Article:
The Toronto Blue Jays traded their most obvious trade chip to the New York Mets. After weeks of speculation, the Jays finally pulled the trigger on a trade that sent Marcus Stroman to the Big Apple.
In exchange, the Blue Jays pick up a pair of pitching prospects: Anthony Kay and Simeon Woods-Richardson. According to MLB Pipeline, Kay ranked as the Mets’ number four prospect and Woods-Richardson ranked sixth.
— Toronto Blue Jays (@BlueJays) July 29, 2019
Kay is close to being Major League-ready and has pitched at double-A and triple-A this season. The 24-year-old carved up double-A this year, pitching to a 1.43 ERA in 12 starts for the Binghamton Rumble Ponies.
While Kay could be ready to impact the Blue Jays’ roster as early as next season, Woods-Richardson is much further away and hasn’t pitched above single-A this year. 2019 is his second season of professional baseball and he too is a starting pitcher, having made 20 starts with a 4.25 ERA.
At first glance, this deal looks a little light for the Blue Jays. Yet, it’s premature to give this deal a pass or fail for at least another three or four more years. The Blue Jays didn’t land a top 100 prospect for their most valuable trade chip, but they received two high-impact arms who might rocket up through the system in a hurry.
By trading Stroman now, the Blue Jays recoup some of his value and turn that into two starting pitchers with six years of team control each. And yet, they’re two prospects, so it’s trading one constant for a pair of lottery tickets. Stroman is the constant; Kay and Woods-Richardson are the lottery tickets.
By bringing in a pair of pitching prospects, the Blue Jays continue to cast a wide net in their quest to acquire as much pitching depth as possible. In a perfect world, the Blue Jays hope this trade brings them back two prospects who have the potential to become the next Marcus Stroman.
However, betting on prospects is always a volatile game. Kay is on the doorstep of the big leagues, but Woods-Richardson has a way to go before he vaults himself into the next wave of the Blue Jays’ starting rotation.
The Blue Jays own an abundance of high-ceiling pitching prospects in their system now, but is it a case of quantity over quality? And how soon will these arms be Major-League ready?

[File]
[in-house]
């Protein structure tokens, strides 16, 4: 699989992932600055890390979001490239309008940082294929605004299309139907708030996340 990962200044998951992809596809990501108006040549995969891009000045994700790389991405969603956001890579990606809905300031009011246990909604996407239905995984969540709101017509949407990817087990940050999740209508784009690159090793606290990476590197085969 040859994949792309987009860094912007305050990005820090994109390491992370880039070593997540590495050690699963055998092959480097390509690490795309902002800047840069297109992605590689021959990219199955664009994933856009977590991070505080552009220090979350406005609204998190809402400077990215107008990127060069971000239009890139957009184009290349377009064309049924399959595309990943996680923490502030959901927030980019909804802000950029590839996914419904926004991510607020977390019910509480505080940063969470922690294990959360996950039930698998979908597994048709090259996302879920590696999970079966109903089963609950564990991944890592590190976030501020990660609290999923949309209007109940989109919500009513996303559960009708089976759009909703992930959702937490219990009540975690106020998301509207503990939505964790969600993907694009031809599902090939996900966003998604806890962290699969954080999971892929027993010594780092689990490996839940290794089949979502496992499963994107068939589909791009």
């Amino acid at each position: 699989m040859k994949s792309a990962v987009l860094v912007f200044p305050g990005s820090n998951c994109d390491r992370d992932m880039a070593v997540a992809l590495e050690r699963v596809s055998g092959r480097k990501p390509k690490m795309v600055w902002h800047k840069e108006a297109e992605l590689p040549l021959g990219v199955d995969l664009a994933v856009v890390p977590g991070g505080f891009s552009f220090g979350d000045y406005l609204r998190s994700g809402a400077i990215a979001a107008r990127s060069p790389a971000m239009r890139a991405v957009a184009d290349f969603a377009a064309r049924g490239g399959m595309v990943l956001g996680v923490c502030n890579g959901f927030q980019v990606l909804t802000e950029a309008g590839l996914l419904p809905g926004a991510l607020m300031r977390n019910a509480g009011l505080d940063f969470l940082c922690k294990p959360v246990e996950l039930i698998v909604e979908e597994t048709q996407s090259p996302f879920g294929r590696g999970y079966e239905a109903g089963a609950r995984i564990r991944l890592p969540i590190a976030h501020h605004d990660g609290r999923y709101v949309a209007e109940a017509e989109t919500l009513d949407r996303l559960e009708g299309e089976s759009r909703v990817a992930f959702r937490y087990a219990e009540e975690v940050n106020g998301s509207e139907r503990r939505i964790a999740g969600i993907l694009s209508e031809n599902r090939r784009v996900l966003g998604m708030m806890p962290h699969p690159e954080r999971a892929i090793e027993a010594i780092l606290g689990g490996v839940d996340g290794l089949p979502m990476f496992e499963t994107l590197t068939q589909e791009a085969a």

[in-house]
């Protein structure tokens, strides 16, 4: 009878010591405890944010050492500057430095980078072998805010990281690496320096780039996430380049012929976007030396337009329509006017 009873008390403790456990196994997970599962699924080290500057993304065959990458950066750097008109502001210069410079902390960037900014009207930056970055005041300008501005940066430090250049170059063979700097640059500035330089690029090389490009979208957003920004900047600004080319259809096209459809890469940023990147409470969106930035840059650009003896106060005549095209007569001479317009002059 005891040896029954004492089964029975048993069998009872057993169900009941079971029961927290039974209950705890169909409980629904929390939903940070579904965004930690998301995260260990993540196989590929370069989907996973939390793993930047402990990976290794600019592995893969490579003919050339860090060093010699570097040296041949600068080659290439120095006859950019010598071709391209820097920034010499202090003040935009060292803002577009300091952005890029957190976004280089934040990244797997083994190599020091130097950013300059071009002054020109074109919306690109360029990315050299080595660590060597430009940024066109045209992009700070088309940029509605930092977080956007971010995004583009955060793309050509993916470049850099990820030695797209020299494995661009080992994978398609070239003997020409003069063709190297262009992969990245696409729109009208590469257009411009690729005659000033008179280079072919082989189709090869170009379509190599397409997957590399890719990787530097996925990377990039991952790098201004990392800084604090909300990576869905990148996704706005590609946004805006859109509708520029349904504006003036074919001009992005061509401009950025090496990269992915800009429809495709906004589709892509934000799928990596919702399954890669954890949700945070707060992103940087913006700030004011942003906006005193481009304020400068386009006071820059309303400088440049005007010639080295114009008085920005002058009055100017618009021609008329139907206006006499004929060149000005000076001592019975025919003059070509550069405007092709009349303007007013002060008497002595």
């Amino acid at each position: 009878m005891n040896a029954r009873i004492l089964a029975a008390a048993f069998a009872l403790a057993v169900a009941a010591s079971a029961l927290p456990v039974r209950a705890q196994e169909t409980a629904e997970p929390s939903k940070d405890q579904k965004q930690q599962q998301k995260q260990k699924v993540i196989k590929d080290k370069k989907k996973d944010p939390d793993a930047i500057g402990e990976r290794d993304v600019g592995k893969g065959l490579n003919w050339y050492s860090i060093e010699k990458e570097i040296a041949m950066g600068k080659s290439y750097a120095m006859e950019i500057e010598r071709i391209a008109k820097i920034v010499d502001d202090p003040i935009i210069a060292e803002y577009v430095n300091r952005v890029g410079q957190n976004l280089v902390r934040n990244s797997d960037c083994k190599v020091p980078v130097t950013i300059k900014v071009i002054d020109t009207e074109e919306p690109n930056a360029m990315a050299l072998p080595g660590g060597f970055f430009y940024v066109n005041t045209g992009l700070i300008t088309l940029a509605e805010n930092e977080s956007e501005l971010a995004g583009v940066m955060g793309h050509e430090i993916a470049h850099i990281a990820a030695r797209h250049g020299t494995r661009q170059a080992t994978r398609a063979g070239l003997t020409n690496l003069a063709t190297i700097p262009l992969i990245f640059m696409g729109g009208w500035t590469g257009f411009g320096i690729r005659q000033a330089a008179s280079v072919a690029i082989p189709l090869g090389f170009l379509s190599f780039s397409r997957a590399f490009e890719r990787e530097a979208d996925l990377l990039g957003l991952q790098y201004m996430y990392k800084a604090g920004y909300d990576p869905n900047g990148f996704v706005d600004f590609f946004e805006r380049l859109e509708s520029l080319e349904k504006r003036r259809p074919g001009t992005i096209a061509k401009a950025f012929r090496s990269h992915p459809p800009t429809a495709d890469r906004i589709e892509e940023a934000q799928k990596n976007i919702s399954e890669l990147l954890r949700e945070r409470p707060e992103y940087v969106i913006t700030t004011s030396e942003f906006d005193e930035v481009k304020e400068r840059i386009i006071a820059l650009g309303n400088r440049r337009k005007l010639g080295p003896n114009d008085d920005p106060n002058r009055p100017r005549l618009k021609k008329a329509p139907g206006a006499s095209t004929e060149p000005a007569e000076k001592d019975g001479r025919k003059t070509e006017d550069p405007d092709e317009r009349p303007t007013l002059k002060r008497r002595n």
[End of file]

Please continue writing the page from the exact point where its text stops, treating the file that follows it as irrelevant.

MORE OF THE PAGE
The difficulty the Blue Jays face right now is the development curve on their pitching prospects hasn’t matched the development curve on their position players. Most of the Blue Jays highly touted position players are in the majors right now — Vladimir Guerrero Jr., Cavan Biggio, Danny Jansen, Lourdes Gurriel Jr. and soon to be Bo Bichette.
Toronto doesn’t have that wave coming in the form of pitchers who could step into Stroman’s shoes and make 30-plus starts a year. That’s likely why the Blue Jays organization has loaded up on pitching prospects in the major of trades they’ve made over the last year.
By dealing Stroman, the Blue Jays lose a high-calibre starting pitcher from their rotation. The 28-year-old cleared 200-innings in 2016 and 2017 and is well on his way to clearing 150-plus innings this season. Stroman finished eighth in American League Cy Young voting and won a Gold Glove in 2017 and was named an All-Star this season.
He’s taken the ball in some of the biggest games in Blue Jays history; Game 5 of the 2015 ALDS series versus the Texas Rangers and the winner-take-all Wild Card game in 2016 against the Baltimore Orioles.
In the weeks leading up to this deal, Stroman sounded like somehow who knew fully well the Blue Jays were planning on trading him. The Long Island native moves to the National League and gets to pitch for one of his hometown teams: the New York Mets.
— Marcus Stroman (@MStrooo6) July 29, 2019
If the Blue Jays had no interest in re-signing Stroman, it made the most sense to capitalize at this trade deadline and deal him now. Last year, the Blue Jays arguably waited too long to trade some of their most valuable trade chips, Josh Donaldson among them.
This was the Blue Jays’ marquee deal to make at the 2019 trade deadline and while they didn’t land a can’t-miss blue chip prospect, they picked up a few arms who could play pivotal roles for this team in the next three-to-four years.